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Tuesday, October 06, 2015

Print and Cut with Silhouette

Have you ever looked at the contents of your trash can and shaken your head in disgust after trying something new with your craft cutter?

Well apparently for me, 9 times a charm...when it comes to doing a print and cut with Silhouette. Ugh!

I know what you are thinking..."But you've done Silhouette stuff for years, you've never done a print and cut in all that time???"

Well, truth is, I haven't done many, but this one posed a few special issues that I did not expect to run into.

If it had been any other project, I might have given up, but this one was different. I was making an invitation for my husband's Veteran's Day Event that he is organizing for our city.

He has been planning this event since last year, and wanted a special invitation that he could send to the mayor, the governor, and a few other specific people whom he wanted to offer a special invitation to the event.

This had to be perfect...and eventually, it turned out according to plan, but it took a lot of trouble shooting, and reading directions (gasp! I usually just look at the pictures) to finally get the end product where it needed to be.

So this post is going to be an effort to help you advert any of the same issues that I had with this particular print and cut. They were mostly rookie mistakes and there are easy ways to avoid what happened to me.

Let's start this tutorial with the Silhouette Studio software and setting up a print and cut.

Below is the file that I designed and opened up in the Silhouette Studio Software. If you are familiar with Silhouette Studio, red lines are cut lines, and the rest is printable artwork.
To me, this file looked super easy to cut. I knew that my print and cut would need registration marks added, so I clicked on the registration mark icon to open the registration marks dialog window. I thought I was good to I loaded my machine, and sent it to cut. End of story.


My first mistake was not to review the manual before starting...

Here's what you will need to know...

Above, look to the right of the screen-shot, and you will see the registration dialog box. To add the registration marks, go to the first box where it says "style" select your Silhouette cutting machine from the drop-down menu. I selected Cameo/Portrait option. This will put up the registration marks on your page, and some cross-hatch looking stuff, and a red box all the way around your design.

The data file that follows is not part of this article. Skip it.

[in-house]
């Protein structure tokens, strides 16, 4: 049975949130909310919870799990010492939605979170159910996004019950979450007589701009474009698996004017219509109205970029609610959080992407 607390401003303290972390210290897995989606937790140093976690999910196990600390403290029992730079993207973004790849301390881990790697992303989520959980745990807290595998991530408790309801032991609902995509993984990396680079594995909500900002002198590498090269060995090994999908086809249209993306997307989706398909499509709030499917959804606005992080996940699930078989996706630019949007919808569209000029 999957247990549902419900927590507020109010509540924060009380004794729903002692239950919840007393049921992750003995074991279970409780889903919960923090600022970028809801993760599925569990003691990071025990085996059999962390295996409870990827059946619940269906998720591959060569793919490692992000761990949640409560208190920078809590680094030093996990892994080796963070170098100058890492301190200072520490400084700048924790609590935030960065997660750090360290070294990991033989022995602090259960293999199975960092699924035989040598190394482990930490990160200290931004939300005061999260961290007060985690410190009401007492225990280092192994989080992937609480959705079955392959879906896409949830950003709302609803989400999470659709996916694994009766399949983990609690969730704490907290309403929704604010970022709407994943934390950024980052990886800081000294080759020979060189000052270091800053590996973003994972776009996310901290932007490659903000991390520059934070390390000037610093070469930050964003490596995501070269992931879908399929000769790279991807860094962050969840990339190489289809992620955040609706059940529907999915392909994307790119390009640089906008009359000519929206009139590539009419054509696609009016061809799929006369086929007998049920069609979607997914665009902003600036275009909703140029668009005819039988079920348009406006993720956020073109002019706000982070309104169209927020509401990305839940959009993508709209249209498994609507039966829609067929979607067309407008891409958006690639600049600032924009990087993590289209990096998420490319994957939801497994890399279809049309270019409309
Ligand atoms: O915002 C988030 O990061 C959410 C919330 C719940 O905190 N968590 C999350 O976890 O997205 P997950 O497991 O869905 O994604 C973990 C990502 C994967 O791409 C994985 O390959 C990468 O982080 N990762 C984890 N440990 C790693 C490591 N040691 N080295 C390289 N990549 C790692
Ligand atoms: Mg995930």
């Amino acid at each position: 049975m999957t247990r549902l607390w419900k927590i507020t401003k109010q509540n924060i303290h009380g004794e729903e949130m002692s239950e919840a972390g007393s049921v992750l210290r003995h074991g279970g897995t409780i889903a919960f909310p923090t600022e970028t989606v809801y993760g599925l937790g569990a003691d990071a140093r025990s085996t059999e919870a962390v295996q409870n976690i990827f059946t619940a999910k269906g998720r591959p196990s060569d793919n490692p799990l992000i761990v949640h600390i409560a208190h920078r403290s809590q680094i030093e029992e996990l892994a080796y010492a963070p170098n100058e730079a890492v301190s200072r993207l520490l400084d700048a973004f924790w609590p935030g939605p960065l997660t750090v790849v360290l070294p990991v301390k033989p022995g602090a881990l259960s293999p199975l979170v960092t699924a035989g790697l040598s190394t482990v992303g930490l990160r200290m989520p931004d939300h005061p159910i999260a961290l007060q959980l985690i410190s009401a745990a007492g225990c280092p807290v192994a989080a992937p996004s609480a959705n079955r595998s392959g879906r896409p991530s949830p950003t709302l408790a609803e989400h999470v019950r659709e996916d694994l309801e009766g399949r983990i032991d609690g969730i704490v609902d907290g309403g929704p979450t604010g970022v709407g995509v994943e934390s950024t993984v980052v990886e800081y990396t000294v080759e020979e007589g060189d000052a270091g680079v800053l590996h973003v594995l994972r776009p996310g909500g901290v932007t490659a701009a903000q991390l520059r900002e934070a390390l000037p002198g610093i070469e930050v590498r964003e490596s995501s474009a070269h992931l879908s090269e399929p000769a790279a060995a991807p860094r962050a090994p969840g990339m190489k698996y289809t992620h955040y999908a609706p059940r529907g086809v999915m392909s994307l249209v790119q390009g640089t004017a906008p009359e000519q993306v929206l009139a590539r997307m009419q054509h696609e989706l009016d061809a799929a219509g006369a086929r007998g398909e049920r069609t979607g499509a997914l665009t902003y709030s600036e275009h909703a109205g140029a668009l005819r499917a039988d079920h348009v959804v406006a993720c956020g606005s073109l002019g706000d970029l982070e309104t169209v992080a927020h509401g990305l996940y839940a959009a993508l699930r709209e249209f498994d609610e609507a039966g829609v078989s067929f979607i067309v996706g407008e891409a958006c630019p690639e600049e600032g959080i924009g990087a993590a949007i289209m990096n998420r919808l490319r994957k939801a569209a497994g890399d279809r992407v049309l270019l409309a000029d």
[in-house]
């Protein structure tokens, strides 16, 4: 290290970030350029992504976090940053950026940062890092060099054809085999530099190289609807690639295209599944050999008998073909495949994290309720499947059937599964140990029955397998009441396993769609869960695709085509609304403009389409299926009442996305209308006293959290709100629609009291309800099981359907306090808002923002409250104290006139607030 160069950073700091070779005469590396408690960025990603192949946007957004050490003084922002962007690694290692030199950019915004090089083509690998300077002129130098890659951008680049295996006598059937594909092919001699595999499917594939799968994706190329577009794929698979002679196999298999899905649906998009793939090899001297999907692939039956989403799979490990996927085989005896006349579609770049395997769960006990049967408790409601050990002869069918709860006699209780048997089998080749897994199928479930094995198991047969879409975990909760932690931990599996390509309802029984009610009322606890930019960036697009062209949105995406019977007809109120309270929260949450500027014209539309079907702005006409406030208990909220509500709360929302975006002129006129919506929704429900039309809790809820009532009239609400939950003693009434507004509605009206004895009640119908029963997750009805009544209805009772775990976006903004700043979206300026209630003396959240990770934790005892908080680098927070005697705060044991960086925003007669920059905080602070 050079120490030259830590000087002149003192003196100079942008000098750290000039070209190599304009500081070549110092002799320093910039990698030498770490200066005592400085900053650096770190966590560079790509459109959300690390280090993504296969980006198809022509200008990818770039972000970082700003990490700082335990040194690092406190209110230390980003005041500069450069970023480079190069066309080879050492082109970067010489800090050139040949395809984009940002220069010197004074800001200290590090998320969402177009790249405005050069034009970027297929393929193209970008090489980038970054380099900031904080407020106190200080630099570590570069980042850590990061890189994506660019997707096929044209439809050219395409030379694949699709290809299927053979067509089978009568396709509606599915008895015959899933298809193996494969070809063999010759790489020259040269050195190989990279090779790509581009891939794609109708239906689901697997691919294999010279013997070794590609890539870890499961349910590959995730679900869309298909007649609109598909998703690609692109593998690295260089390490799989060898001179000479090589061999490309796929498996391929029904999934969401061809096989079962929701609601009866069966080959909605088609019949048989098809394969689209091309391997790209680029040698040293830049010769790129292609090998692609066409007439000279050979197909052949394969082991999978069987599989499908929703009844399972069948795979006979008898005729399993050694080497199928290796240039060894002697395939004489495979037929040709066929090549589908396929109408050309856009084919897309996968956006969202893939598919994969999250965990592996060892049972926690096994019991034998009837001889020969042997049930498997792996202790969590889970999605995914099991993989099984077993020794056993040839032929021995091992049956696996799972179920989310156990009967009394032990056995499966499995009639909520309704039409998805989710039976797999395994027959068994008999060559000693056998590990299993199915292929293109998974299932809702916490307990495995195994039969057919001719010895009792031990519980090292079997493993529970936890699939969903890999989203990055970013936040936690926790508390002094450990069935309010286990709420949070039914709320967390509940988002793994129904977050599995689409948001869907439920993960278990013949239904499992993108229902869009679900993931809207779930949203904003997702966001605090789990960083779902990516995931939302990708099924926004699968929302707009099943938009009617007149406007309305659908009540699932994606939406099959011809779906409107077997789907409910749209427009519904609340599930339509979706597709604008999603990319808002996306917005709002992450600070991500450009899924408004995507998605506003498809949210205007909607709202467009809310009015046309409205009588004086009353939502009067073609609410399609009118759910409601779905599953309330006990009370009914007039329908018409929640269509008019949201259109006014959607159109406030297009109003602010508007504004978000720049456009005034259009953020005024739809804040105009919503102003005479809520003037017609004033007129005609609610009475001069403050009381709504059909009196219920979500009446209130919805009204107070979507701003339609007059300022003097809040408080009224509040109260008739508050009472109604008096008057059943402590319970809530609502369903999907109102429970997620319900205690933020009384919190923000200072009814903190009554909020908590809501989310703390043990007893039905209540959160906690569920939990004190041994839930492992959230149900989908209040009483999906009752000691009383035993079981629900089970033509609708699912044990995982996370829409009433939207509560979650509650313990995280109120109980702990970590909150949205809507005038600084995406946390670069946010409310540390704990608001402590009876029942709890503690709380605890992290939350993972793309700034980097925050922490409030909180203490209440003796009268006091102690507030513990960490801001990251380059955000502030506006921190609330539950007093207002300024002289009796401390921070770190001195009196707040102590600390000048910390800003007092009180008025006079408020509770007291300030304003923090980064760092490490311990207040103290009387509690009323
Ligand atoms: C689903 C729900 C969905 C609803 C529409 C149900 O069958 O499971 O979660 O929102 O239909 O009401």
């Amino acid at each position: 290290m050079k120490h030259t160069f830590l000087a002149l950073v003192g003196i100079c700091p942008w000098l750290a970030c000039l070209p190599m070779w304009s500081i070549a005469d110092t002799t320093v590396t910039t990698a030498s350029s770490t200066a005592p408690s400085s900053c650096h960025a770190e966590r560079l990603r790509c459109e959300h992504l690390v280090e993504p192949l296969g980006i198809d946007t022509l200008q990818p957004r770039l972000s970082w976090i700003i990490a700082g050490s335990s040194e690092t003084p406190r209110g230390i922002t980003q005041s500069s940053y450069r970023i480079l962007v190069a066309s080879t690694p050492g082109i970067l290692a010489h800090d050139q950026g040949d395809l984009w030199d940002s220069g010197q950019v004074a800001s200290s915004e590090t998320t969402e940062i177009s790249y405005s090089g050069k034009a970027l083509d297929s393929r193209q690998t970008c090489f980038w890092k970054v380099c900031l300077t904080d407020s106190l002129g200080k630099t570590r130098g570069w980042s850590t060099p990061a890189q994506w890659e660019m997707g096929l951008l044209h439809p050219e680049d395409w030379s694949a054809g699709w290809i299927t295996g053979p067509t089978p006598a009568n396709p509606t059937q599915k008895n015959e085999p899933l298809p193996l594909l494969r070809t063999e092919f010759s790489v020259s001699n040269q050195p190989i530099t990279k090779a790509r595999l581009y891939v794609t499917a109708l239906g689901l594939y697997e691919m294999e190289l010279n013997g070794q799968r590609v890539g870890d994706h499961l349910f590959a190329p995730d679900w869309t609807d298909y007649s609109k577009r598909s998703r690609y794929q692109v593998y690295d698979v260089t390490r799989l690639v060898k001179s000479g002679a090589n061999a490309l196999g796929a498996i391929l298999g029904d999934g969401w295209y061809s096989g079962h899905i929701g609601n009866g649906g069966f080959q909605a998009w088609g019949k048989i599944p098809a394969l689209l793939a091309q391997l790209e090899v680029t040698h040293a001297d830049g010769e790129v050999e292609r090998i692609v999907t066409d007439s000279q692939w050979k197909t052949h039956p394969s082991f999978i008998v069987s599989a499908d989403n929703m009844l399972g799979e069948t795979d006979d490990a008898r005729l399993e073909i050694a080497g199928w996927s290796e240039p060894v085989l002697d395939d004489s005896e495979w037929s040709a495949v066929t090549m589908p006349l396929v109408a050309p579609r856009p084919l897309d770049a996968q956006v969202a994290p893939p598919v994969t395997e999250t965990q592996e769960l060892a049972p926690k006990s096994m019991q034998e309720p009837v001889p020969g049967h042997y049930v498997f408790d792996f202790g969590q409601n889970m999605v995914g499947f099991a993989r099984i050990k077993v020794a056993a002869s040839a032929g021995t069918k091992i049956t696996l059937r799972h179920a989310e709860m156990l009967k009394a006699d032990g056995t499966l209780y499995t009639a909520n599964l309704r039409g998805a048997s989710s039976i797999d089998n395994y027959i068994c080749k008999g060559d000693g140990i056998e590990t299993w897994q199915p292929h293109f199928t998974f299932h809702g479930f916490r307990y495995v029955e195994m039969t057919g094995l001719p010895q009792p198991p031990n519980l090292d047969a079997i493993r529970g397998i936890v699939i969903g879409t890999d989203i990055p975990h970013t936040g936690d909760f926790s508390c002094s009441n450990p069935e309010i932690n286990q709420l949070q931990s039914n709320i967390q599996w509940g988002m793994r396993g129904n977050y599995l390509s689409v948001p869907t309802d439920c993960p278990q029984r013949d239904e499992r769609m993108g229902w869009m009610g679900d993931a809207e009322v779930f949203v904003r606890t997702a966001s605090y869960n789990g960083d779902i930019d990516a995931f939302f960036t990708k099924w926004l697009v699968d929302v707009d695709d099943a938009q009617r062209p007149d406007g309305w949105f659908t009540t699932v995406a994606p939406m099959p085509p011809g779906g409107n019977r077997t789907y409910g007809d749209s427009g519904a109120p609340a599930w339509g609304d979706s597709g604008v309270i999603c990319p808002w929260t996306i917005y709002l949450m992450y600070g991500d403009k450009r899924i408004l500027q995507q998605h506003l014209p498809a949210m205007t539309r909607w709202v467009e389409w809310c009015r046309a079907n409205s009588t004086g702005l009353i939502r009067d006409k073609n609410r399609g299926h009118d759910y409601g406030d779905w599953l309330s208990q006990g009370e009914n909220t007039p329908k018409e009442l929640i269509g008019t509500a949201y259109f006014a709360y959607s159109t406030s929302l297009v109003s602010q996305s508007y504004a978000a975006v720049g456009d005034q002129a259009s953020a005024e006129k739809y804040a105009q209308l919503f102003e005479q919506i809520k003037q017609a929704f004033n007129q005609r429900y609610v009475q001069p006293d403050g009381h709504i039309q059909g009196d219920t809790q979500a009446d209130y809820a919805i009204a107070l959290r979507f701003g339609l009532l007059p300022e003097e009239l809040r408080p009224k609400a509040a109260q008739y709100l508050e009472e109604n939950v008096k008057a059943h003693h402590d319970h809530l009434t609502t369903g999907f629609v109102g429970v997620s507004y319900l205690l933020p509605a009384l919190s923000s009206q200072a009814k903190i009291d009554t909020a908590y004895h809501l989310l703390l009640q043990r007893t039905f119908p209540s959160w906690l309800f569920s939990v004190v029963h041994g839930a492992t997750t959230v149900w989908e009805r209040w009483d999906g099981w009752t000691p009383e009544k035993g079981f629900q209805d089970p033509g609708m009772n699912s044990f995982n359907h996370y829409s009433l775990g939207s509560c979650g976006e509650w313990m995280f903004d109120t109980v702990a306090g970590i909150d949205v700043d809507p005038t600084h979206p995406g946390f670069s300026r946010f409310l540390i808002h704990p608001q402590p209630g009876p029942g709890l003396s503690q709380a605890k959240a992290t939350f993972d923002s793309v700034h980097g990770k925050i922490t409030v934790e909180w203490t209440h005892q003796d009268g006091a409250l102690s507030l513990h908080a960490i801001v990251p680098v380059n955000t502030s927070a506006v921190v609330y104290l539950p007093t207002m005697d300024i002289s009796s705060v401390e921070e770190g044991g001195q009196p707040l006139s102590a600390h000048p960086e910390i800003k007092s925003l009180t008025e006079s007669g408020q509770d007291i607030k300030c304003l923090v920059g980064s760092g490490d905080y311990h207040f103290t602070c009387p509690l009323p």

Now it's important to know what each of these means:

1. The red line is the boundary for which no cut lines can extend beyond.

2. The cross hatch area is the boundary for which no printable area can extend into. 

3. The Black cube in the corner and the two 90 degree black angles in opposing corners must be able to print completely with your printer and not extend beyond your printer's maximum printing area. 

All of this is key to the success of your print and cut, and the reason of my many failures with this seemingly simple design. Let's just say I learned a lot--so much so, that I knew I needed to explain all the registration markings to you.

After creating the registration marks I printed my design with my printer, and placed the printed design onto my cutting mat and was confident that I had done everything right.


Here's were I ran into issues:

Mistake 1:

Do you see how the words of my invitation extend into the cross hatch area? It isn't by much, but they do cross the boundary. If you try to print and cut set up like this, then send your design to the cutter, you will receive a message in the studio software that says, "Silhouette registration failed." If you don't change something, then it will keep giving you that message--no matter how many times you try to realign the paper on the mat--because that isn't the issue. Just sayin' I may have gotten stuck here for a while.

Fix for Mistake 1:

Now if you move EVERYTHING printable out of the grey cross hatch will have success with the cutter reading your design. So I shrunk the words in my invite slightly to move them out of the cross hatches.

Mistake 2:

However, I ran into this same issue again, but this time because my cutting lines extended beyond the red boundary.

Fix for Mistake 2:

After a little playing in the Silhouette Studio software, I discovered that I could change the registration boundary a little bit by changing the inset numbers. I was able to bring my cut lines within the red cutline boundary in the registration marks dialog window.

See below...everything is within it's respective boundary.
Finally, my Cameo recognized my registration marks...Success!



I now ran into issues with the design not cutting properly.

Mistake 3:

My design was skewed. It looked awful! When I folded my card, it was more parallelogram shaped than rectangular.It was a mess. Nothing lined up. I thought I wouldn't get beyond this, but had to find a way. (see below)